As has been previously documented on these pages, lessons in personal finance will be administered within mathematics and citizenship, where it is hoped students will learn both the calculations and context for independent financial decision-making.
Financial education has been compulsory in schools in Scotland and Wales since 2008.
You may think therefore, the government has finally recognised that it is more important than ever that young people have the knowledge and skills required to make sound financial decisions.
However, given the importance the government has placed on the provision of financial education, the approach they have adopted is all the more puzzling.
Despite a plethora of evidence pointing to more effective strategies, stakeholder submissions advising against cross-curricular delivery and campaigning by financial education organisations, the government has chosen to proceed with this myopic citizenship/maths approach.
Disappointingly, the wider industry and previous contributors to this column have been quick to hail the new curriculum as a victory, without questioning its effectiveness or giving any serious consideration to the implications. The mentality is simply “job done”.
It is our concern that the new curriculum will not and cannot deliver financially capable young people. The proposals have the hallmarks of yet another box-ticking exercise by policymakers, anxious to be doing something, but without knowing quite what.
The immediate flaws are as clear as they are large; notwithstanding the obvious fact that most schools these days operate as academies and are not obliged to follow the national curriculum, the point has been missed that financial capability is foremost about behavioural concepts.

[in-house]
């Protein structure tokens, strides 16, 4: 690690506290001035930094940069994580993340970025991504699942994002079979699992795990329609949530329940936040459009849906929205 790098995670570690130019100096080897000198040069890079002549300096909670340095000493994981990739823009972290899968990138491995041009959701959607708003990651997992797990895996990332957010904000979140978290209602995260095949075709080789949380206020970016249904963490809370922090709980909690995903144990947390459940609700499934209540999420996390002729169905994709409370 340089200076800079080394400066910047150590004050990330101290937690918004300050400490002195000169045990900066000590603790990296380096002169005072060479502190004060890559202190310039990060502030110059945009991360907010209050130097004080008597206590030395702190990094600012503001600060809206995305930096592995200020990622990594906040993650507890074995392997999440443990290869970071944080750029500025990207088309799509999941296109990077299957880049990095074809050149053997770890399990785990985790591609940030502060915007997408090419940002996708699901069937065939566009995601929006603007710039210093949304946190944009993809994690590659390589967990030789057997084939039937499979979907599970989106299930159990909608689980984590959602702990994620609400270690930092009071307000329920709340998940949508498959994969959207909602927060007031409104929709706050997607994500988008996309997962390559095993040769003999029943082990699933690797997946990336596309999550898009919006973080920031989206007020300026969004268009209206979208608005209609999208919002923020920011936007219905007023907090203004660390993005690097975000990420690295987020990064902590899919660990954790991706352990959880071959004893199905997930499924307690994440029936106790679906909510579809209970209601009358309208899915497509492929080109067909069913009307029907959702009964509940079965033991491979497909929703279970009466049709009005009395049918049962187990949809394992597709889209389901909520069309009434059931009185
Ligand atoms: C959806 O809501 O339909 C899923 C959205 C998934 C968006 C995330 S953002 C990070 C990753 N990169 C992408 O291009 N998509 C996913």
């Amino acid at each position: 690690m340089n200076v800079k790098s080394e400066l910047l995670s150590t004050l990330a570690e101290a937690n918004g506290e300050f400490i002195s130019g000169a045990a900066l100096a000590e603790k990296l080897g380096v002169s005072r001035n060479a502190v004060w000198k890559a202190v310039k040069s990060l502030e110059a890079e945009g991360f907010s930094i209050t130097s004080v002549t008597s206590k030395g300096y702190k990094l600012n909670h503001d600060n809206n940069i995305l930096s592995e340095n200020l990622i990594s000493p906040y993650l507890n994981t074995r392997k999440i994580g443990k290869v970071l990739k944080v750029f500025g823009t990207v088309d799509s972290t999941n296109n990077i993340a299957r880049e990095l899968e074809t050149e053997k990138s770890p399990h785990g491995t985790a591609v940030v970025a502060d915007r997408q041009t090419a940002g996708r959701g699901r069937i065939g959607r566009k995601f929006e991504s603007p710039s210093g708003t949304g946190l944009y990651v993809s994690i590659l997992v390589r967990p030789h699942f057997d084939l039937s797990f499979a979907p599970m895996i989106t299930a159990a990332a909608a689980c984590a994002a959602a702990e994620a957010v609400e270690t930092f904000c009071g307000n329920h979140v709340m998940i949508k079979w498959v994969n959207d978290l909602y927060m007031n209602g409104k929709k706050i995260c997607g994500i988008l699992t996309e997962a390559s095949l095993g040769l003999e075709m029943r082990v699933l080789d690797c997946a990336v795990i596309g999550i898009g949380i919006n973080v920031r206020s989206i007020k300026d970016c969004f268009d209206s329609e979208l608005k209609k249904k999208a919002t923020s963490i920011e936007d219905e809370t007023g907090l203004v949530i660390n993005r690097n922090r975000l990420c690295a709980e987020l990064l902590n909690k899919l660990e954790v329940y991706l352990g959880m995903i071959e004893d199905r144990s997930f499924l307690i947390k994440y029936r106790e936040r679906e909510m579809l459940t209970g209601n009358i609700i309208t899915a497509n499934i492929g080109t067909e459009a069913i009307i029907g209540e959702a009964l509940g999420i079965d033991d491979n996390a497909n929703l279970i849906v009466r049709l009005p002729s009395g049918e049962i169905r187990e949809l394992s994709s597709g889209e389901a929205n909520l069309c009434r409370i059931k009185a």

Teaching the arithmetic behind things like compound interest is of no benefit if the underlying concept is not contextualised. Put simply, there is no evidence to suggest that acquiring mathematical skills will transfer into capable financial management.
Similarly, while the purpose of Citizenship is supposedly to provide this context, insurmountable obstacles remain. In an already overcrowded subject, how many hours will be dedicated to the teaching of personal finance? Who will be responsible for delivering it and how qualified will they be with a complex subject matter?
A couple of hours a term of lesson time, with a few sessions of training for teachers, will simply not be sufficient.
Other issues are at play here too. Citizenship is no longer inspected by Ofsted, nor is it included within performance league tables.
What chance is there of financial education in Citizenship being effective, when there is no compulsion to examine it? How can anyone, let alone the Department for Education, gauge its effectiveness when learning, understanding and application are not measured?
So what is the solution? In July this year I was appointed as the new vice-principal at the ifs School of Finance and head of its financial capability and schools programmes.
Having spent many years in the financial services industry prior to my current role, I have witnessed first hand the debilitating effects of poor financial skills among adults.